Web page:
Whenever you have two measures of something and one is more complex, the more complex measure is likely to be the better one. I would argue that this is the case with HDI and GDP per capita.
When we talk about "development," we usually mean the overall development of a country, not just its wealth. For example, a country that had oil deposits could become very wealthy in terms of GDP. But if that country did not offer its people opportunities for education and did not provide them with good health care, we would not really think of it as a "developed" country.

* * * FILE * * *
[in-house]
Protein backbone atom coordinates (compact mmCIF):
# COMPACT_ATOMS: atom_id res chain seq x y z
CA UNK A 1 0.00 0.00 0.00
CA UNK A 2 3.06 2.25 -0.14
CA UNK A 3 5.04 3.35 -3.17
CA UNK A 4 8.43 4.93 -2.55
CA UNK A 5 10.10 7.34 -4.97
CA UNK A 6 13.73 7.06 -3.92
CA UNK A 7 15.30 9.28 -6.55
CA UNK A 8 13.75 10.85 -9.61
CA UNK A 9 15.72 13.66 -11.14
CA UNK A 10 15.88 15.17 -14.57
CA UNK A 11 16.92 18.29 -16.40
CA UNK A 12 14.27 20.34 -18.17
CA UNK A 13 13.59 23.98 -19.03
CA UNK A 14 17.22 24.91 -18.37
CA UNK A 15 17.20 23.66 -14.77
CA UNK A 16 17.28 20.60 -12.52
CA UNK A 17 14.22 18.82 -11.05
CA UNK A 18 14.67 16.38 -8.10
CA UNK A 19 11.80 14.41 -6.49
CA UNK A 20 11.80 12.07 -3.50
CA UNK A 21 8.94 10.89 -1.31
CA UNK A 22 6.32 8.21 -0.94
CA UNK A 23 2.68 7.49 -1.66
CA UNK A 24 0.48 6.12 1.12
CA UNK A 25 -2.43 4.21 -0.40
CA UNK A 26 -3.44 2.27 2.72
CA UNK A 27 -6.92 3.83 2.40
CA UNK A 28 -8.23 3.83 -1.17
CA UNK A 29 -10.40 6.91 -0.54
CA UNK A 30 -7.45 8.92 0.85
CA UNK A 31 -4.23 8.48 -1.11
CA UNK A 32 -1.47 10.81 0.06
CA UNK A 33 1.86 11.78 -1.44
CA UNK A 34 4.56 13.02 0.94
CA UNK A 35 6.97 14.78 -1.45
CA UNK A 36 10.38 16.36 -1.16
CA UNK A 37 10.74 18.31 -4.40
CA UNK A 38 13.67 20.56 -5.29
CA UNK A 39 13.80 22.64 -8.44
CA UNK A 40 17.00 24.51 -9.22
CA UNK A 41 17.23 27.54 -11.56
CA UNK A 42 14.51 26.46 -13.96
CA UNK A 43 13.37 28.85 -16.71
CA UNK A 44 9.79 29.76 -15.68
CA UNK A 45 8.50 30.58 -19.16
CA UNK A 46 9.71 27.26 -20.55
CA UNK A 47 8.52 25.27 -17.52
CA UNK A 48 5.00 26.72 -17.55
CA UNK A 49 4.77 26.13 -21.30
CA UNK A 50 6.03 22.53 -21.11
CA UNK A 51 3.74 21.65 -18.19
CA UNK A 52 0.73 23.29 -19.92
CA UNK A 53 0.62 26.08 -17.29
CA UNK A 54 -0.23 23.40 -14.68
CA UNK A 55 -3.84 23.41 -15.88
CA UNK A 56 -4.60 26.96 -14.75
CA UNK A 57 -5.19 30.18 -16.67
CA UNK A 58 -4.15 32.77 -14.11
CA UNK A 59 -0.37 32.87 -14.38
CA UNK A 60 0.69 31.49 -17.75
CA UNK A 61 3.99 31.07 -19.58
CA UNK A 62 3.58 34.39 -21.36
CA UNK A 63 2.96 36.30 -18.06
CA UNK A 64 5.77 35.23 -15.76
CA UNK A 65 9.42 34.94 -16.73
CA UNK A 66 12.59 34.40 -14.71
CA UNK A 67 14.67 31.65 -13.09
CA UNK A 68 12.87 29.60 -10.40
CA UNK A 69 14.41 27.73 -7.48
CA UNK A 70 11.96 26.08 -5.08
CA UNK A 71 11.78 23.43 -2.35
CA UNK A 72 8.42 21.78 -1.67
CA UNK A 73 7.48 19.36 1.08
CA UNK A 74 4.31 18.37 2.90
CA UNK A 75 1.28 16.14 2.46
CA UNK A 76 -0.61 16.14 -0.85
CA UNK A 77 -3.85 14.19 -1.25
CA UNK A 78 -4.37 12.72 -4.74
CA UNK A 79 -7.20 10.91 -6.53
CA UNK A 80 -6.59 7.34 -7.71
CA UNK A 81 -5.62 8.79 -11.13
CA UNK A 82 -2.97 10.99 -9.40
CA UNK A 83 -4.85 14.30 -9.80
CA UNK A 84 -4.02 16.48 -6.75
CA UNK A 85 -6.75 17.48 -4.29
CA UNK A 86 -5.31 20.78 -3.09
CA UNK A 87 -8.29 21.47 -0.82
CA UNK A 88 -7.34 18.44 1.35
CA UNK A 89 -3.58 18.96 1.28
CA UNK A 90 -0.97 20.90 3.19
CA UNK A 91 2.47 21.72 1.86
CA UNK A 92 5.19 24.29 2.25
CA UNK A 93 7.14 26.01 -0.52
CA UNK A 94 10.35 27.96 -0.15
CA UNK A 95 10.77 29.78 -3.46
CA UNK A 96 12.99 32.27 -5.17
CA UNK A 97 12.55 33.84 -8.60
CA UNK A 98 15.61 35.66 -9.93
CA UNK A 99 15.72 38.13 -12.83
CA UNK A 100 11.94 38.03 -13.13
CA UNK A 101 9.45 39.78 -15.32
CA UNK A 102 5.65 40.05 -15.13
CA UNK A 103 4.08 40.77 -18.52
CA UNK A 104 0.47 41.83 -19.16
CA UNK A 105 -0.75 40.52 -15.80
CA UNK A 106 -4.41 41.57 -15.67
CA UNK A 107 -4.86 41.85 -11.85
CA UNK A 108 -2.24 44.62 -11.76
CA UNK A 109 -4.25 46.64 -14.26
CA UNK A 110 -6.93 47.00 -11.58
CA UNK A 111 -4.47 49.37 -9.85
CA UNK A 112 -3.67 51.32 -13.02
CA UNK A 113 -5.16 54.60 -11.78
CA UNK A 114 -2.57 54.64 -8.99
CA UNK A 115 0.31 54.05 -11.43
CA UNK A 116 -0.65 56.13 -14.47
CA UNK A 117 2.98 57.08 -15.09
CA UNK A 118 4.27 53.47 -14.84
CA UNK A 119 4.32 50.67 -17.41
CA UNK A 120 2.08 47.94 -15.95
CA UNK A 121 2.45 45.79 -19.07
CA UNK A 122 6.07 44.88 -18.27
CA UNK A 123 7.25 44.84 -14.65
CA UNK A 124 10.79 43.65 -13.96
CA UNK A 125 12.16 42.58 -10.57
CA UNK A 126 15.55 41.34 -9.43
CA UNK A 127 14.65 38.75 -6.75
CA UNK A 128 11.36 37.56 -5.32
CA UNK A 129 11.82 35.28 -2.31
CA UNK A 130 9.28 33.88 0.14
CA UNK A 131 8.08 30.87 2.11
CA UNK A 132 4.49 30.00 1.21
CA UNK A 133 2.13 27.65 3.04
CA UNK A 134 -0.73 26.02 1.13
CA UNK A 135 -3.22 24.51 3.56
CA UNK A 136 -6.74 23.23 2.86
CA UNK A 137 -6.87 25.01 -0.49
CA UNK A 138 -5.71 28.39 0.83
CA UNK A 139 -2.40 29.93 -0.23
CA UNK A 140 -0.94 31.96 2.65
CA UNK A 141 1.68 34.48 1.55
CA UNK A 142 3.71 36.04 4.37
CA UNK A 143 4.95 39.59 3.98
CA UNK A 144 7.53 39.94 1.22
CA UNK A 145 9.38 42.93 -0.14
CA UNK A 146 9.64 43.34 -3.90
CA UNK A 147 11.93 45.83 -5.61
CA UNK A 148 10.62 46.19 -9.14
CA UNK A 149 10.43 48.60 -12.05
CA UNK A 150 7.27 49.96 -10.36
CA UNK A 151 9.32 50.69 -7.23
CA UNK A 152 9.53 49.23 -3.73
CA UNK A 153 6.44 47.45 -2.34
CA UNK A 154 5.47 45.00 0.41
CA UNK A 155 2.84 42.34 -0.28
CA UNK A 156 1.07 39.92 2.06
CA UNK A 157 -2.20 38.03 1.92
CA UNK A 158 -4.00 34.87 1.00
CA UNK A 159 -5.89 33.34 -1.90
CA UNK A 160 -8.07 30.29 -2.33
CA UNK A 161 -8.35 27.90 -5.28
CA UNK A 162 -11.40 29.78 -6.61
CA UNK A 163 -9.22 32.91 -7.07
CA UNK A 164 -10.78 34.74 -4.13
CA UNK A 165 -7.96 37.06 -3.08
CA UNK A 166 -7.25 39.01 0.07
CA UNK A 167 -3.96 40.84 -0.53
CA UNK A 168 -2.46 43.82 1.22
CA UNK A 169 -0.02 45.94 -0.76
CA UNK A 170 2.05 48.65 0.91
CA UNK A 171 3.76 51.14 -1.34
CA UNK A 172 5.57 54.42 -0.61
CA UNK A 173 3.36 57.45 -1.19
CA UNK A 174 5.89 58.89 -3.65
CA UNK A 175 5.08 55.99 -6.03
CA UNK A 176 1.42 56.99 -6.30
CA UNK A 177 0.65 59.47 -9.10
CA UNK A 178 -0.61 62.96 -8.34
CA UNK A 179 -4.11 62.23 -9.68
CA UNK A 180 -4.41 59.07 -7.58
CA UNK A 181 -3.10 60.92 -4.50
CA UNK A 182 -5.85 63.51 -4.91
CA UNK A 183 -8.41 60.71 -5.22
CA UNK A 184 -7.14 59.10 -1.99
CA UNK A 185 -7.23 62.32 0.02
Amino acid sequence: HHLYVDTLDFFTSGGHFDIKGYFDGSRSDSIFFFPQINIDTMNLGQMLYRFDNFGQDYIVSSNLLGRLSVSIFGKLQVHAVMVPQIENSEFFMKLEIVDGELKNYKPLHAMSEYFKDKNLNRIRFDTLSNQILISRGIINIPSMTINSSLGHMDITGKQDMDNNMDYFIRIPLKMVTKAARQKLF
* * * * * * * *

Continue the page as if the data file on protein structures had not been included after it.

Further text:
GDP measures only economics. The HDI at least factors in things that pertain to the quality of lives that people lead. Therefore, the HDI is better than GDP as a measure of development even though it is in no way perfect.